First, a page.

Concealment of Io

Four centuries after Galileo Galilei was amazed to discover four moons around Jupiter, space probes and powerful telescopes have allowed us to learn facts that would never have crossed the Italian astronomer’s mind, such as the volcanic surface of Io or the subterranean oceans of Europa, Ganymede and Callisto hidden under icing. Two new missions from the European Space Agency (ESA) and NASA promise to uncover more surprises about Jupiter’s moons in the next decade.
Jupiter’s nearest moon, Io, at a distance of about 422,000 kilometers, is the most active body in the solar system. The cause of this geological activity is the heat created by the gravitational pull it feels when it is between the planet and the other large moons – Europa and Ganymede.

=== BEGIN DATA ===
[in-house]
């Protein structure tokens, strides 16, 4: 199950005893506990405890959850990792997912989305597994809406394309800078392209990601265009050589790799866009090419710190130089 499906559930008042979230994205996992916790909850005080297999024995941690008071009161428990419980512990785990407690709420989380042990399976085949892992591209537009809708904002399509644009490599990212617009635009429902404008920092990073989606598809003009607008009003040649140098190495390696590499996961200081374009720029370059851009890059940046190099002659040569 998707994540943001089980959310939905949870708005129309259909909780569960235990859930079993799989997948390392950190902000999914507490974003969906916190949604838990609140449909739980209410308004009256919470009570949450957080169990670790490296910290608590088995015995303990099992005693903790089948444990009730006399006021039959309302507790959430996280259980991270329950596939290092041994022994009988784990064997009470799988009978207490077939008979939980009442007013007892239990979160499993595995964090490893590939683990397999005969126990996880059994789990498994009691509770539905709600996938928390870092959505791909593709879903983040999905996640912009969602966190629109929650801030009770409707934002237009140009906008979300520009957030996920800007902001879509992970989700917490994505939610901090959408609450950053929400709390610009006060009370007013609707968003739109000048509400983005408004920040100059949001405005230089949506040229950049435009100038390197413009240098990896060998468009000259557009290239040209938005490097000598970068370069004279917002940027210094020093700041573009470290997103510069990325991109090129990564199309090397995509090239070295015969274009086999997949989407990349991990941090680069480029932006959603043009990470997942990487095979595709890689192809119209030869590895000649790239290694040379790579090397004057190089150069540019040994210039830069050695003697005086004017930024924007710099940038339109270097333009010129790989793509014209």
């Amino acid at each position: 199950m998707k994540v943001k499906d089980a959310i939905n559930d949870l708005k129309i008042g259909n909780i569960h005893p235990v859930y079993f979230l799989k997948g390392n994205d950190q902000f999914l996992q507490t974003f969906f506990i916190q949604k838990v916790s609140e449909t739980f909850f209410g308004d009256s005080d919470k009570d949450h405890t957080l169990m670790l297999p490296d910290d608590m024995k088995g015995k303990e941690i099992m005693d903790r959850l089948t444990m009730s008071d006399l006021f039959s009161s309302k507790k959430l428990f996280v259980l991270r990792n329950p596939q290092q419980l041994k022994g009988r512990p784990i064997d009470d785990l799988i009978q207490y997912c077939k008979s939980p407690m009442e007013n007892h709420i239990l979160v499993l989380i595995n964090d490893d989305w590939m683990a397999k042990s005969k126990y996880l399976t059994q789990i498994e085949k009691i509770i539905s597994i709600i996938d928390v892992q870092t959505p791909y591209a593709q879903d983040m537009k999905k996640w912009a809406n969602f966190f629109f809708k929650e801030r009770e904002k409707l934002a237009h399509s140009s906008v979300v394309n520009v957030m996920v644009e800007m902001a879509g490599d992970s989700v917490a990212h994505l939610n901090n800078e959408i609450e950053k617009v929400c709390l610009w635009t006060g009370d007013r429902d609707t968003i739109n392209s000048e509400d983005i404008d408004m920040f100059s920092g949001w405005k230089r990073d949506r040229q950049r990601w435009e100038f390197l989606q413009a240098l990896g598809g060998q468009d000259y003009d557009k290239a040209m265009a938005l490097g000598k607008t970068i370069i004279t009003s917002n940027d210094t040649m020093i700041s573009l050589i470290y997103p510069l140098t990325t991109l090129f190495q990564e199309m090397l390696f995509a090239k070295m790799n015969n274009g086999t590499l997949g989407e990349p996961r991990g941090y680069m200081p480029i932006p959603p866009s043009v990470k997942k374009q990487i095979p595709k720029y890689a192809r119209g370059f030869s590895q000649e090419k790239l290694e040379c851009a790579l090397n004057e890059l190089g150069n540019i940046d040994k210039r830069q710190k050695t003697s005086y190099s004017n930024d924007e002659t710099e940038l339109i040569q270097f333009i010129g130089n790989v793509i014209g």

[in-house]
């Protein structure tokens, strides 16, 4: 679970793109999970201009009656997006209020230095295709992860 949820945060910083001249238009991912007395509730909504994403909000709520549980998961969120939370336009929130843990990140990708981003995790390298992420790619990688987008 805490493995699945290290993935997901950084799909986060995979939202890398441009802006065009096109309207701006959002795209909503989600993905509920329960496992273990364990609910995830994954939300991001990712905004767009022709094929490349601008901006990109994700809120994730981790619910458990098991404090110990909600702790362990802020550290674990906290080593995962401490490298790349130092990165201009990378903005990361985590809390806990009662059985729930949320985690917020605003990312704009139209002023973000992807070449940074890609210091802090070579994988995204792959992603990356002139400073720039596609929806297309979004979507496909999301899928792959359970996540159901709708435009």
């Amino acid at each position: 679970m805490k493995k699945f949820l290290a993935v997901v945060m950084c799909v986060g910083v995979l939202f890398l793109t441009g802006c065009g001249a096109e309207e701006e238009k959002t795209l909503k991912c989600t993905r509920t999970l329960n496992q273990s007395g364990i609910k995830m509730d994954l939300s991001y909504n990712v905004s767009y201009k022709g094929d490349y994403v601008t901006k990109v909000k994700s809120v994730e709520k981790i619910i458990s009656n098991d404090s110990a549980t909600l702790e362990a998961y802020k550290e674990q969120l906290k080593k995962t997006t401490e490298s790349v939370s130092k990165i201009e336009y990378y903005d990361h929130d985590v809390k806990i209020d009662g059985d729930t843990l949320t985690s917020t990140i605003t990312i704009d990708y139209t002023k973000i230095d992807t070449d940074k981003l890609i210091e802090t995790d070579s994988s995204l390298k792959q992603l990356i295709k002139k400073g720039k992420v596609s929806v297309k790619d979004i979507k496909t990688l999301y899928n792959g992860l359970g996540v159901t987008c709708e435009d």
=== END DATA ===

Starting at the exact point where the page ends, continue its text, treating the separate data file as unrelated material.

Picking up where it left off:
“Eruption plumes were observed by Voyager 1 , Galileo spacecraft and New Horizons . NASA’s Galileo spacecraft also observed surface lava flows,” said Emma Marcucci, researcher and science communicator at the Space Telescope Science Institute (USA), in a conversation with OpenMind
Io’s permanent volcanic activity prevents the formation of craters and gives them striking colors. Ground-based telescopes have revealed that its atmosphere fluctuates when orbit puts it in the planet’s shadow. This thin layer, composed mostly of carbon dioxide emitted by volcanoes, collapses when eclipsed by the gas giant, but is restored once more when the moon receives sunlight.

Autore: Avani Soares (sito)